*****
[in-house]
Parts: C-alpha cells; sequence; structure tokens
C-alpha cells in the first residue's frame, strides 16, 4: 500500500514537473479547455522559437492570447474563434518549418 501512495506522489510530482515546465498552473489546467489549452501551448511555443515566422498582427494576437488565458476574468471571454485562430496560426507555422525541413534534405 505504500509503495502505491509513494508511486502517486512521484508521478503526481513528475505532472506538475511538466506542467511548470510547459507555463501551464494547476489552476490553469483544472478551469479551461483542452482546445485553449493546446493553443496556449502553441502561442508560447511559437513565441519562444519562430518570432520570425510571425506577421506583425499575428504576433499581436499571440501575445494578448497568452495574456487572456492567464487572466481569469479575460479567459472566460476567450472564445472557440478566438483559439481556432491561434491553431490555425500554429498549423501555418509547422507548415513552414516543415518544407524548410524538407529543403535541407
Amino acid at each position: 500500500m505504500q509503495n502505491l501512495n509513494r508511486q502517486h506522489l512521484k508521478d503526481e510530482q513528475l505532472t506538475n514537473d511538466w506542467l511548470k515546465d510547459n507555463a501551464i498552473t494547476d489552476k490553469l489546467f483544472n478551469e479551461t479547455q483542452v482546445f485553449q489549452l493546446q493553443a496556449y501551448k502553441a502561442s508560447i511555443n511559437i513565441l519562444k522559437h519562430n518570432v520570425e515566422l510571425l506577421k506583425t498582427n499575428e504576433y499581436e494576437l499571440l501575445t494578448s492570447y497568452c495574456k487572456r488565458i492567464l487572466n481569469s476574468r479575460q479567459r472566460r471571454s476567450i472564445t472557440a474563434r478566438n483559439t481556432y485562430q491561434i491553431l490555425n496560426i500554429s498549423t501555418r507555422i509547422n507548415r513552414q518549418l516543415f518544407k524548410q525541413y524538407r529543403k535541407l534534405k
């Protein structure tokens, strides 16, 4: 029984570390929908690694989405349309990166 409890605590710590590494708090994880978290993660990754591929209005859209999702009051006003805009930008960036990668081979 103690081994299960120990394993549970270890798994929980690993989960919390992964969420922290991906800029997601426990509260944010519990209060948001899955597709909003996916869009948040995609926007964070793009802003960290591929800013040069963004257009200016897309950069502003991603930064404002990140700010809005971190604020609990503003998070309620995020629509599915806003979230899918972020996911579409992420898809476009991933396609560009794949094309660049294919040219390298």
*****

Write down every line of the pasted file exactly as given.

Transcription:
[in-house]
Parts: C-alpha cells; sequence; structure tokens
C-alpha cells in the first residue's frame, strides 16, 4: 500500500514537473479547455522559437492570447474563434518549418 501512495506522489510530482515546465498552473489546467489549452501551448511555443515566422498582427494576437488565458476574468471571454485562430496560426507555422525541413534534405 505504500509503495502505491509513494508511486502517486512521484508521478503526481513528475505532472506538475511538466506542467511548470510547459507555463501551464494547476489552476490553469483544472478551469479551461483542452482546445485553449493546446493553443496556449502553441502561442508560447511559437513565441519562444519562430518570432520570425510571425506577421506583425499575428504576433499581436499571440501575445494578448497568452495574456487572456492567464487572466481569469479575460479567459472566460476567450472564445472557440478566438483559439481556432491561434491553431490555425500554429498549423501555418509547422507548415513552414516543415518544407524548410524538407529543403535541407
Amino acid at each position: 500500500m505504500q509503495n502505491l501512495n509513494r508511486q502517486h506522489l512521484k508521478d503526481e510530482q513528475l505532472t506538475n514537473d511538466w506542467l511548470k515546465d510547459n507555463a501551464i498552473t494547476d489552476k490553469l489546467f483544472n478551469e479551461t479547455q483542452v482546445f485553449q489549452l493546446q493553443a496556449y501551448k502553441a502561442s508560447i511555443n511559437i513565441l519562444k522559437h519562430n518570432v520570425e515566422l510571425l506577421k506583425t498582427n499575428e504576433y499581436e494576437l499571440l501575445t494578448s492570447y497568452c495574456k487572456r488565458i492567464l487572466n481569469s476574468r479575460q479567459r472566460r471571454s476567450i472564445t472557440a474563434r478566438n483559439t481556432y485562430q491561434i491553431l490555425n496560426i500554429s498549423t501555418r507555422i509547422n507548415r513552414q518549418l516543415f518544407k524548410q525541413y524538407r529543403k535541407l534534405k
């Protein structure tokens, strides 16, 4: 029984570390929908690694989405349309990166 409890605590710590590494708090994880978290993660990754591929209005859209999702009051006003805009930008960036990668081979 103690081994299960120990394993549970270890798994929980690993989960919390992964969420922290991906800029997601426990509260944010519990209060948001899955597709909003996916869009948040995609926007964070793009802003960290591929800013040069963004257009200016897309950069502003991603930064404002990140700010809005971190604020609990503003998070309620995020629509599915806003979230899918972020996911579409992420898809476009991933396609560009794949094309660049294919040219390298």